An Extraordinary Educational Institution

June 15, 2023

By Karl Grossman

It’s an extraordinary educational institution: Empire State University. Originally called Empire State College, it was elevated to being Empire State University in March.

As its website declares: “Founded in 1971 as the innovative campus of the State University of New York, Empire State University empowers learners from diverse backgrounds to achieve their educational goals. We have decades of experience providing educational access through online teaching and learning, individualized instruction, mentoring, and prior learning assessment.”

It is “a national leader,” it continues, “for high-quality, flexible, and affordable education. We stand alone among public institutions nationwide in our ability to provide impactful academic experiences to learners of all ages.”

The center for SUNY Empire on Long Island is its Long Island Campus in Selden, opened in 2019. Dr. Merryl Tisch, chair of the SUNY Board of Trustees, and herself a former teacher, said then: “SUNY Empire’s new state-of-the-art campus will ensure that non-traditional learners…have access to the best and most affordable educational opportunities available that can advance their lives and careers.”

The new $14 million SUNY Empire Long Island Campus is on 6.6 acres that include nature trails.

I know SUNY Empire well having graduated from it as indeed a “non-traditional” learner compared to most young college and university students.

I first went to Antioch College in Ohio, and in the second year, in 1961, inspired by an Antioch internship at the Cleveland Press, especially the investigative reporting I saw done at the Press, I decided to get into journalism—immediately.

So, I jumped on my motorcycle, my girlfriend (now my wife of 62 years whom I met in our first weeks at Antioch) on the back, and we headed to where we were from: New York (she grew up in Huntington, Long Island, I in the city) with my aiming to become a journalist.

Soon, in 1962, I was a reporter at the Babylon Town Leader with my first big story investigating the scheme of Robert Moses to build a four-lane highway the length of Fire Island and pointing instead to an alternative, a Fire Island National Seashore, which became a reality in 1964.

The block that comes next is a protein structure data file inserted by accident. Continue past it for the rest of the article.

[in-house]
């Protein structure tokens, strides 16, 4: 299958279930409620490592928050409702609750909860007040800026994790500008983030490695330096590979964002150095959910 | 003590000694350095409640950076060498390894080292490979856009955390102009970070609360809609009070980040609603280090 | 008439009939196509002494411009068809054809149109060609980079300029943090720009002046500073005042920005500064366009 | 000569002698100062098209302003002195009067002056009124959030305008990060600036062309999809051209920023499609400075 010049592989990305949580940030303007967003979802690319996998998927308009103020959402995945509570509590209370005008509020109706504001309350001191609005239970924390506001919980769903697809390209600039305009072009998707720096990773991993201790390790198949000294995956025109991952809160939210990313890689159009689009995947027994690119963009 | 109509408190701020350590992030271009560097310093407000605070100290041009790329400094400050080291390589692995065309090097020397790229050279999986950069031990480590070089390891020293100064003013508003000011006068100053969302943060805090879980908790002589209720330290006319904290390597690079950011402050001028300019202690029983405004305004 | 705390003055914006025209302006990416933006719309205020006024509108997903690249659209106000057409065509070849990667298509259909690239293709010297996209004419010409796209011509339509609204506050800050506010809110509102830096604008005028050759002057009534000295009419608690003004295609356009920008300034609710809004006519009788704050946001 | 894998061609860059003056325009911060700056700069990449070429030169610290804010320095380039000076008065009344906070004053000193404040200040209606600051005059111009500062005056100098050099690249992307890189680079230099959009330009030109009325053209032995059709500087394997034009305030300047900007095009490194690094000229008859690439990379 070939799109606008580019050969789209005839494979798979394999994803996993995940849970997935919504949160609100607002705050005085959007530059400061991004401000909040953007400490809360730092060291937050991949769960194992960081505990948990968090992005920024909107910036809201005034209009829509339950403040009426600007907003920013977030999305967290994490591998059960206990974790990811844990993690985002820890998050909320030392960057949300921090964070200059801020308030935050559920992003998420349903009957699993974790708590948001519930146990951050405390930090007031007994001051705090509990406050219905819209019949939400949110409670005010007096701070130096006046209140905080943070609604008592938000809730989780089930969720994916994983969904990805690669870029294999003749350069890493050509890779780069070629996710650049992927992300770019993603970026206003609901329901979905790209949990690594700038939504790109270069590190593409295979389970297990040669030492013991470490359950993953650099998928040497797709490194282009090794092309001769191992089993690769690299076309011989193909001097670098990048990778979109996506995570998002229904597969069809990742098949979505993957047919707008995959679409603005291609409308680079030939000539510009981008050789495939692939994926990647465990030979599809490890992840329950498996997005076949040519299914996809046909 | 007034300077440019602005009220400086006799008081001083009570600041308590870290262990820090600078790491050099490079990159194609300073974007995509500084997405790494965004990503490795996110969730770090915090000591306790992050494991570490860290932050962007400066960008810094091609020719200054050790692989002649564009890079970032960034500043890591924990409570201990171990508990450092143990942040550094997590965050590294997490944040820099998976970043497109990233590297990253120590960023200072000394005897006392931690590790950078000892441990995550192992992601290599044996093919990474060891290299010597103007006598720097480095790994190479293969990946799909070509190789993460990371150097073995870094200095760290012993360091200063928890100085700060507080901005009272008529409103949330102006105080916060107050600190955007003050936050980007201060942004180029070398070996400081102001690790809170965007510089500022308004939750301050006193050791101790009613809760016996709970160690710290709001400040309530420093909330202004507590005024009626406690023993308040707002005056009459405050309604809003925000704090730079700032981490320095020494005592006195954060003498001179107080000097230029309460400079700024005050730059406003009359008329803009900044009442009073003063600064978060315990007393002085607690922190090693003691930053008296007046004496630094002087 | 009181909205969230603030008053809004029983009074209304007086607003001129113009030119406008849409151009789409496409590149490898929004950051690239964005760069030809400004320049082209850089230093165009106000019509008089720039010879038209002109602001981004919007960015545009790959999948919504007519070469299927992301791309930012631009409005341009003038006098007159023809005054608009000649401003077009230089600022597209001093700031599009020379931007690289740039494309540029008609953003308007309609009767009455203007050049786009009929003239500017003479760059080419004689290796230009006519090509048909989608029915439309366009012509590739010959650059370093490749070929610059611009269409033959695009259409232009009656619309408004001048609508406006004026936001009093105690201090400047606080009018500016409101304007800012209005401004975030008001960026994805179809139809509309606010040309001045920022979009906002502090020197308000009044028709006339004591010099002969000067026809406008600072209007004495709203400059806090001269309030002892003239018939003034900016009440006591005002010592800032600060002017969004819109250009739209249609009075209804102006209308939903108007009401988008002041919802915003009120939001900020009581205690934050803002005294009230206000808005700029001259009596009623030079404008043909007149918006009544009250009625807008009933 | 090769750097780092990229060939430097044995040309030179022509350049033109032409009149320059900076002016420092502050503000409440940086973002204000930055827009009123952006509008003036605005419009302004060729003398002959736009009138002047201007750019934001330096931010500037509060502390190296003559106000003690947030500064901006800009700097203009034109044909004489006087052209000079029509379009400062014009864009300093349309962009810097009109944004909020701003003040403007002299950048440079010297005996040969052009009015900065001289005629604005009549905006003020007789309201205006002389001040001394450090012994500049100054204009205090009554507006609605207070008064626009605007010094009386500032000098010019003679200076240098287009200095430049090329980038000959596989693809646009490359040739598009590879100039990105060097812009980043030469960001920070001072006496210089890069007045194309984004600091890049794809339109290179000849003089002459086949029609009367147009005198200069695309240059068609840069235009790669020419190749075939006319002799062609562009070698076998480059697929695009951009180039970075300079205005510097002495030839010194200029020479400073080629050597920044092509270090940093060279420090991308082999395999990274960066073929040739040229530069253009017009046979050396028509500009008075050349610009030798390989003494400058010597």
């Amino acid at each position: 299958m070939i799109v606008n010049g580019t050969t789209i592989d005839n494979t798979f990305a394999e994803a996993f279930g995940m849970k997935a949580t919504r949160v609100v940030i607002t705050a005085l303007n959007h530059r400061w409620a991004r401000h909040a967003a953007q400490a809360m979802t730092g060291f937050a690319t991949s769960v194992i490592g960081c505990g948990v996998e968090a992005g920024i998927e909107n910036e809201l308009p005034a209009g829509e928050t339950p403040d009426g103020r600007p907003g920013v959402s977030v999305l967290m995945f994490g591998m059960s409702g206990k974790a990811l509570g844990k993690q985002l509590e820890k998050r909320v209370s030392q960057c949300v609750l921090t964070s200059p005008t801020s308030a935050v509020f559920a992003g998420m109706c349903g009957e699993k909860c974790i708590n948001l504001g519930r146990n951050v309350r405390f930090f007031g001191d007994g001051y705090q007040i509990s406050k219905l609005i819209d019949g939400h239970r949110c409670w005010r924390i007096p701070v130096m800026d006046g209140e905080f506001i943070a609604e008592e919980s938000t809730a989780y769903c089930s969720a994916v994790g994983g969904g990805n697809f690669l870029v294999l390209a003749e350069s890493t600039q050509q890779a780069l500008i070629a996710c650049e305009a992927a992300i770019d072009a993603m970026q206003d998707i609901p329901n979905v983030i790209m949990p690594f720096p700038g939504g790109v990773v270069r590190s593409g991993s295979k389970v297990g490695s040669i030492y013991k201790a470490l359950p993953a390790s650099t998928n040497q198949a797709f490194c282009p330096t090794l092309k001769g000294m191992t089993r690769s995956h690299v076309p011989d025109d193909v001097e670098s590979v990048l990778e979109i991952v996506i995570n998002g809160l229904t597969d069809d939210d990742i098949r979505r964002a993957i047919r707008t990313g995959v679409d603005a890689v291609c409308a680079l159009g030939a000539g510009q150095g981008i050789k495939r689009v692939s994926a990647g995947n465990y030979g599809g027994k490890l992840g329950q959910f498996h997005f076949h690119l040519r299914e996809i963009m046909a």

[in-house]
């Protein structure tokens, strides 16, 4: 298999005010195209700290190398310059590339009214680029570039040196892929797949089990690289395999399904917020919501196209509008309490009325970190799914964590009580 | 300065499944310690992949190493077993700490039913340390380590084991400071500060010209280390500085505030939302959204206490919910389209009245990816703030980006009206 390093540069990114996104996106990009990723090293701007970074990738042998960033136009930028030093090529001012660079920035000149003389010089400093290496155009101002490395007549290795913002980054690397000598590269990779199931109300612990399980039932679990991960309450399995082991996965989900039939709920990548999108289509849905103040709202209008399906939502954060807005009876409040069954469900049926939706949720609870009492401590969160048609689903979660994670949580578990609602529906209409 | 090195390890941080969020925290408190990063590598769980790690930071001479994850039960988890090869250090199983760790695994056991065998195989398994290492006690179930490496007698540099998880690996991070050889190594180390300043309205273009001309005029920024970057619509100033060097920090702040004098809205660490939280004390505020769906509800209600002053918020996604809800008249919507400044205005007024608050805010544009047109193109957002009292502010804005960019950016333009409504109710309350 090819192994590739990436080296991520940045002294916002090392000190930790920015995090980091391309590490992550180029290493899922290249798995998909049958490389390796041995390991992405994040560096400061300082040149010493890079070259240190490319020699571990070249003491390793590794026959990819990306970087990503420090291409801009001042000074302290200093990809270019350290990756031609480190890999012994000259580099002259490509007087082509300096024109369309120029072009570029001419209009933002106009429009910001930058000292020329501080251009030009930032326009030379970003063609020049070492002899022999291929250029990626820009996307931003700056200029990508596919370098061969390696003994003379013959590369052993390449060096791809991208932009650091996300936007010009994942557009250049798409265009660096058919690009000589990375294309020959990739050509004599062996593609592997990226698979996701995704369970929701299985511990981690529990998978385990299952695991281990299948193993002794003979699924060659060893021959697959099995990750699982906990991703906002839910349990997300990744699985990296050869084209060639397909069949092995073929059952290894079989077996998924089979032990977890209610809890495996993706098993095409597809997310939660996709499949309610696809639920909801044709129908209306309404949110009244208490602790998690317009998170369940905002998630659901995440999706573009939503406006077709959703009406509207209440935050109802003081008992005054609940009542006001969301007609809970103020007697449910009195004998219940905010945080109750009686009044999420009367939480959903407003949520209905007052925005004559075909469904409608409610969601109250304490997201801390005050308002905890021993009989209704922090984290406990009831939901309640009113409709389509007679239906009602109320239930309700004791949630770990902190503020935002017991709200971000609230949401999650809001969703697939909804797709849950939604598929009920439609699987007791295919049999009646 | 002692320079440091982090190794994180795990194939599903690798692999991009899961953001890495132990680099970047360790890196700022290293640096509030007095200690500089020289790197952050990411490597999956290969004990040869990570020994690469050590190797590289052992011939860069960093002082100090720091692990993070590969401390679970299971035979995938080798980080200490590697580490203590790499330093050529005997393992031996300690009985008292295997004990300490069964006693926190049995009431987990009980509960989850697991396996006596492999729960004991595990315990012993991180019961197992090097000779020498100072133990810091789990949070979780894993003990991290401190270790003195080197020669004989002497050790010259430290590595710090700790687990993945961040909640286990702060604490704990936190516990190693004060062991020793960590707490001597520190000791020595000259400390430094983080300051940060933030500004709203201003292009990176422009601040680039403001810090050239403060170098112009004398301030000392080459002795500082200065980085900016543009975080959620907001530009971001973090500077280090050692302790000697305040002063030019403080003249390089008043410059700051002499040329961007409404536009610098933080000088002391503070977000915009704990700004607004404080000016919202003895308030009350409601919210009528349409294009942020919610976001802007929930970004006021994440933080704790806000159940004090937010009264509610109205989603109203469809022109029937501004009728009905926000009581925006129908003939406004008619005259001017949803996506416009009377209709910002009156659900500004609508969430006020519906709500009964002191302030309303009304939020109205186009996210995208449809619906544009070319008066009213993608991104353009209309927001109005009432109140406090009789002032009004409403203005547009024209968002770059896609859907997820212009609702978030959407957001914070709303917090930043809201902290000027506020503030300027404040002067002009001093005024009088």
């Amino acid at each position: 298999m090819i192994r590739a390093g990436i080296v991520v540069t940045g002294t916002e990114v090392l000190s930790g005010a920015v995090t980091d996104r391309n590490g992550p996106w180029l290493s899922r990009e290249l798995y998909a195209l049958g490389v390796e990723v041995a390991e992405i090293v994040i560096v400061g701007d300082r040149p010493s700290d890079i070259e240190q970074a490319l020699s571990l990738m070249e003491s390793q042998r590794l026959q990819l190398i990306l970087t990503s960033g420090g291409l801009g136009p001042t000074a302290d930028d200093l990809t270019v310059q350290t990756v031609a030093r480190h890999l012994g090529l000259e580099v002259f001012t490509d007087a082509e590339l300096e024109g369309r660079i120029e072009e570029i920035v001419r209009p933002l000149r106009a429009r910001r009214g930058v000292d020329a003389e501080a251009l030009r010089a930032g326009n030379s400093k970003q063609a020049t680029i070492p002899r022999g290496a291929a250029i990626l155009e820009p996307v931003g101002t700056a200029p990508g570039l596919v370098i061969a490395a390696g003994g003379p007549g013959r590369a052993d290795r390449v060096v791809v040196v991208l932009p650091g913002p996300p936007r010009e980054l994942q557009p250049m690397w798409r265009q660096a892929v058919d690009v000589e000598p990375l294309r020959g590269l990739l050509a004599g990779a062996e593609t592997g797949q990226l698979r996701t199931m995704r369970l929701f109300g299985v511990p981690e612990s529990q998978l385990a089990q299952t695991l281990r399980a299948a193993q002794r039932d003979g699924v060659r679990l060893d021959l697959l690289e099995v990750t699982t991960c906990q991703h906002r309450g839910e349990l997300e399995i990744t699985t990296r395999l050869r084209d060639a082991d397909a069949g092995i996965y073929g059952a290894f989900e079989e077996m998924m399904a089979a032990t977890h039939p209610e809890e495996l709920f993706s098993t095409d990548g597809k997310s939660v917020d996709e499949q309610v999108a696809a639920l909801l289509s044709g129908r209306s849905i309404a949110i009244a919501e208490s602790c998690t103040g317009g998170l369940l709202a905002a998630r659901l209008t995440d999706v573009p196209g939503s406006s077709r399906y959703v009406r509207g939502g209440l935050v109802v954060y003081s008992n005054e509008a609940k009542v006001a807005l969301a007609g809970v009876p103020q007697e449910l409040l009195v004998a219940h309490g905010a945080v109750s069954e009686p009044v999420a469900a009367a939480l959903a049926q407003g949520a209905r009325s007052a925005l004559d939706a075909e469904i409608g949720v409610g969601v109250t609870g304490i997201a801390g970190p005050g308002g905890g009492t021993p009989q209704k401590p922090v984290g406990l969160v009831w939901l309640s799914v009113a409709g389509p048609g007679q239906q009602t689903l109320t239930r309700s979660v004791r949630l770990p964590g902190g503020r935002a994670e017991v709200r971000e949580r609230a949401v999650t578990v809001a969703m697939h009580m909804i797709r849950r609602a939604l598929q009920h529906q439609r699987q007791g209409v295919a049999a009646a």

I started at the daily Long Island Press in 1964, to focus, after seasoning by covering cops-and-courts, on doing investigative reporting and also was given a weekly column in 1969.

In the mid-1970s there was concern at the newspaper—of reporters who had been on newspapers that had gone down—that it might be in trouble, too. And I thought, I’d better get a degree.

I enrolled in SUNY Empire, graduating in 1976. The Long Island Press suddenly did cease publication in 1977, in its 157th year. In 1978, I shifted to being a SUNY Old Westbury journalism professor and also began studying for a graduate degree in media at the New School.

I continued my Long Island Press column in weekly newspapers on Long Island and also in recent years LI news websites.

At SUNY Empire I studied mainly with writer Gary Goss which included finishing a book reflecting on my experiences in journalism, titled “Front Row At The Circus.” My wife also went to SUNY Empire eventually leading her to become a teacher of English-for-Speakers-of-Other-Languages in the Sag Harbor, Long Island school system.

SUNY Empire was a marvelous learning experience—a huge contrast from what would have been the conventional alternative: in my 30s with 18-to-22 year-olds in a classroom.

SUNY Empire was the vision of Dr. Ernest Boyer when he was SUNY chancellor from 1970 to 1975. It now serves nearly 15,000 students at 18 campuses all over New York State with 67 undergraduate degree programs, 22 graduate programs and a doctoral program. It also serves students overseas—including in the Czech Republic, Greece, Lebanon, Turkey, Albania and the Dominican Republic—seeking a U.S. college degree.

In June, at a commencement ceremony for SUNY Empire in Albany, its sixth president, Dr. Lisa Vollendorf, declared: “Students, you are the first class to graduate from Empire State University. Thanks to the policy changes in the State of New York and the robust academic offerings we have at SUNY Empire, we made the change to university just a few short months ago….I believe that no other institution in the country offers the same high-quality, flexible, affordable educational experience that we offer at Empire State University. We are champions of equity and inclusion, and our faculty, staff, and leadership show up every day to find new ways to deliver on our commitment to access and excellence.”

She noted that “our youngest graduate this year is 19 and the oldest is 79, nearly 16% of this year’s graduates are over age 50, and approximately 15% are under 25, you live in 58 different counties throughout New York State, in 24 U.S. states and territories and in 17 countries around the world.”

“And most of all, please know that you are part of an alumni network that is more than 95,000 people strong.” Check out SUNY Empire.



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